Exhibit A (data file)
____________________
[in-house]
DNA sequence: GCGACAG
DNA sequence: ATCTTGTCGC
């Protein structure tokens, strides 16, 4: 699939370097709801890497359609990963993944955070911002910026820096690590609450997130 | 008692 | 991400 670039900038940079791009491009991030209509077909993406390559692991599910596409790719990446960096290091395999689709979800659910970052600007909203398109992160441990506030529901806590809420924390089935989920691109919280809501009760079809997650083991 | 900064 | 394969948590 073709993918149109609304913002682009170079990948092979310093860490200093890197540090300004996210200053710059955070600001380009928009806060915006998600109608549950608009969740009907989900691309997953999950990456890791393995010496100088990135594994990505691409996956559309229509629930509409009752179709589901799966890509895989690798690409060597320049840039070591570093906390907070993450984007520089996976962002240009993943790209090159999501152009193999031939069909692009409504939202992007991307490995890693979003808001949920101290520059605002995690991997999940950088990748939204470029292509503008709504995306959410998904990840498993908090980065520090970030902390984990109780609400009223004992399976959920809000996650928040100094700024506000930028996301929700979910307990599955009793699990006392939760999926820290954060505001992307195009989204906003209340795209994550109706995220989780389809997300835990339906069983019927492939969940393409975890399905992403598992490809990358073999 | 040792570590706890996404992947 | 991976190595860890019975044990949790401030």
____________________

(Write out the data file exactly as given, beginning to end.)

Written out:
[in-house]
DNA sequence: GCGACAG
DNA sequence: ATCTTGTCGC
């Protein structure tokens, strides 16, 4: 699939370097709801890497359609990963993944955070911002910026820096690590609450997130 | 008692 | 991400 670039900038940079791009491009991030209509077909993406390559692991599910596409790719990446960096290091395999689709979800659910970052600007909203398109992160441990506030529901806590809420924390089935989920691109919280809501009760079809997650083991 | 900064 | 394969948590 073709993918149109609304913002682009170079990948092979310093860490200093890197540090300004996210200053710059955070600001380009928009806060915006998600109608549950608009969740009907989900691309997953999950990456890791393995010496100088990135594994990505691409996956559309229509629930509409009752179709589901799966890509895989690798690409060597320049840039070591570093906390907070993450984007520089996976962002240009993943790209090159999501152009193999031939069909692009409504939202992007991307490995890693979003808001949920101290520059605002995690991997999940950088990748939204470029292509503008709504995306959410998904990840498993908090980065520090970030902390984990109780609400009223004992399976959920809000996650928040100094700024506000930028996301929700979910307990599955009793699990006392939760999926820290954060505001992307195009989204906003209340795209994550109706995220989780389809997300835990339906069983019927492939969940393409975890399905992403598992490809990358073999 | 040792570590706890996404992947 | 991976190595860890019975044990949790401030």